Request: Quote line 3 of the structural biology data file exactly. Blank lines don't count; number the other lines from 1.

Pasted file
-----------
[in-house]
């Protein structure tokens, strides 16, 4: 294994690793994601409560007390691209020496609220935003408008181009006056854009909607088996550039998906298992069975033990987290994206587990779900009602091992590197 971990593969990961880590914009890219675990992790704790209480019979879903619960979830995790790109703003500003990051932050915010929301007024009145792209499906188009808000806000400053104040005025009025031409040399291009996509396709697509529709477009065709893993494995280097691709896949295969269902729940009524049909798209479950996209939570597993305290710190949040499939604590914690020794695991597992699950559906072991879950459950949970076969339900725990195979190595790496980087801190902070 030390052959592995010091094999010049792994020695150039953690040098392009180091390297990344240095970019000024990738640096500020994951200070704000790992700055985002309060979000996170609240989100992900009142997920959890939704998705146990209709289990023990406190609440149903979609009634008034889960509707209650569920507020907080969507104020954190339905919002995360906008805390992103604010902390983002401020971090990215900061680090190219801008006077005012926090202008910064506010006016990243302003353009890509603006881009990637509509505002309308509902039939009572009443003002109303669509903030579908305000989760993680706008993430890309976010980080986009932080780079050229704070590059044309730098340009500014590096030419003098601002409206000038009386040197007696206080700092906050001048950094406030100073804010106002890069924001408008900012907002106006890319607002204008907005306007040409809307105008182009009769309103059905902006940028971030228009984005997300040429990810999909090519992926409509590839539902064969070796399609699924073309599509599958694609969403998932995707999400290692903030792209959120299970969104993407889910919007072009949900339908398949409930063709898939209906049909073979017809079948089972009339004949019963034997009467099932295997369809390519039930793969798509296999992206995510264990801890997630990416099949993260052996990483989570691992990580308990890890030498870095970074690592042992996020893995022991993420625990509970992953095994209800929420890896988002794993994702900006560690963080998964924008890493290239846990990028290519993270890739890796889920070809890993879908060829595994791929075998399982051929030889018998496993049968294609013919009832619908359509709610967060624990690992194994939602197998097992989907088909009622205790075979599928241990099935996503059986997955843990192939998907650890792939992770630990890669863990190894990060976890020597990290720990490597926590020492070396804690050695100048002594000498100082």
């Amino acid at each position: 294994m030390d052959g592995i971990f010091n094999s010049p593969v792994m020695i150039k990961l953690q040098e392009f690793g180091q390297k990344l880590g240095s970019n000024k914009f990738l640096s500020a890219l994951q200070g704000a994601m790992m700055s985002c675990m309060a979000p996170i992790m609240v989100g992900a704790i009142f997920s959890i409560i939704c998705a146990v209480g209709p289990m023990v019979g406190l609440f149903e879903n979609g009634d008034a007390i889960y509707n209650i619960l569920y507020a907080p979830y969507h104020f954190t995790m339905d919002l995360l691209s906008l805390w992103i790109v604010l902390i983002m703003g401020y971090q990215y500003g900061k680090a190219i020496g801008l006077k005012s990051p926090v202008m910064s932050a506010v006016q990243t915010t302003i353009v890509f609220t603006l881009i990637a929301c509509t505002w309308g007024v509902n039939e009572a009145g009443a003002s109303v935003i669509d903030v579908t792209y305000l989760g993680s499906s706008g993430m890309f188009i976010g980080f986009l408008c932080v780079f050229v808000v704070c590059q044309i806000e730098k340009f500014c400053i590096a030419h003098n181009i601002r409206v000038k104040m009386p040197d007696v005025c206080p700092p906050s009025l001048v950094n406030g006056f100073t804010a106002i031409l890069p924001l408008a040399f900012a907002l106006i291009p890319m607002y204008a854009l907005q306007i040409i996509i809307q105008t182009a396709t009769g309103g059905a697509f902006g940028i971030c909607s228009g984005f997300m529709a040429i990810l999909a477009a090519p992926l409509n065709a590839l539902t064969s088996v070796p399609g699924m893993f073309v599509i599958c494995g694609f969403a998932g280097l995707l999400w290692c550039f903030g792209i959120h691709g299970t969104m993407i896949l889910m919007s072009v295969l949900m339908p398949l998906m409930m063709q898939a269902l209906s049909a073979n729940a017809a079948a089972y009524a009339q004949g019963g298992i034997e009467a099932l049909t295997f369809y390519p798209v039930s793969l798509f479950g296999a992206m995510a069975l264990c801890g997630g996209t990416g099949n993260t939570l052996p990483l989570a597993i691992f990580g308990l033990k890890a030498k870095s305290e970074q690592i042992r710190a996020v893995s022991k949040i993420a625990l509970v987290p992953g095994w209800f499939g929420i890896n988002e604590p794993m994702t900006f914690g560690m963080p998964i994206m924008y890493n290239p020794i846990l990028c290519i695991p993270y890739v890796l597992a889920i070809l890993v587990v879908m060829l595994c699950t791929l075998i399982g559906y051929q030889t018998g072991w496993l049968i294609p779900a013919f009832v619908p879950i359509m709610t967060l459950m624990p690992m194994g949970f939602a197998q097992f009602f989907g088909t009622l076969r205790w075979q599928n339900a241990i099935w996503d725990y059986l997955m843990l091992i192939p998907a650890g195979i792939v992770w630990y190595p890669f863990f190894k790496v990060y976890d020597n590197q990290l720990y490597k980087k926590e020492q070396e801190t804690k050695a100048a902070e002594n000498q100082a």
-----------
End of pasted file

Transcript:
């Amino acid at each position: 294994m030390d052959g592995i971990f010091n094999s010049p593969v792994m020695i150039k990961l953690q040098e392009f690793g180091q390297k990344l880590g240095s970019n000024k914009f990738l640096s500020a890219l994951q200070g704000a994601m790992m700055s985002c675990m309060a979000p996170i992790m609240v989100g992900a704790i009142f997920s959890i409560i939704c998705a146990v209480g209709p289990m023990v019979g406190l609440f149903e879903n979609g009634d008034a007390i889960y509707n209650i619960l569920y507020a907080p979830y969507h104020f954190t995790m339905d919002l995360l691209s906008l805390w992103i790109v604010l902390i983002m703003g401020y971090q990215y500003g900061k680090a190219i020496g801008l006077k005012s990051p926090v202008m910064s932050a506010v006016q990243t915010t302003i353009v890509f609220t603006l881009i990637a929301c509509t505002w309308g007024v509902n039939e009572a009145g009443a003002s109303v935003i669509d903030v579908t792209y305000l989760g993680s499906s706008g993430m890309f188009i976010g980080f986009l408008c932080v780079f050229v808000v704070c590059q044309i806000e730098k340009f500014c400053i590096a030419h003098n181009i601002r409206v000038k104040m009386p040197d007696v005025c206080p700092p906050s009025l001048v950094n406030g006056f100073t804010a106002i031409l890069p924001l408008a040399f900012a907002l106006i291009p890319m607002y204008a854009l907005q306007i040409i996509i809307q105008t182009a396709t009769g309103g059905a697509f902006g940028i971030c909607s228009g984005f997300m529709a040429i990810l999909a477009a090519p992926l409509n065709a590839l539902t064969s088996v070796p399609g699924m893993f073309v599509i599958c494995g694609f969403a998932g280097l995707l999400w290692c550039f903030g792209i959120h691709g299970t969104m993407i896949l889910m919007s072009v295969l949900m339908p398949l998906m409930m063709q898939a269902l209906s049909a073979n729940a017809a079948a089972y009524a009339q004949g019963g298992i034997e009467a099932l049909t295997f369809y390519p798209v039930s793969l798509f479950g296999a992206m995510a069975l264990c801890g997630g996209t990416g099949n993260t939570l052996p990483l989570a597993i691992f990580g308990l033990k890890a030498k870095s305290e970074q690592i042992r710190a996020v893995s022991k949040i993420a625990l509970v987290p992953g095994w209800f499939g929420i890896n988002e604590p794993m994702t900006f914690g560690m963080p998964i994206m924008y890493n290239p020794i846990l990028c290519i695991p993270y890739v890796l597992a889920i070809l890993v587990v879908m060829l595994c699950t791929l075998i399982g559906y051929q030889t018998g072991w496993l049968i294609p779900a013919f009832v619908p879950i359509m709610t967060l459950m624990p690992m194994g949970f939602a197998q097992f009602f989907g088909t009622l076969r205790w075979q599928n339900a241990i099935w996503d725990y059986l997955m843990l091992i192939p998907a650890g195979i792939v992770w630990y190595p890669f863990f190894k790496v990060y976890d020597n590197q990290l720990y490597k980087k926590e020492q070396e801190t804690k050695a100048a902070e002594n000498q100082a």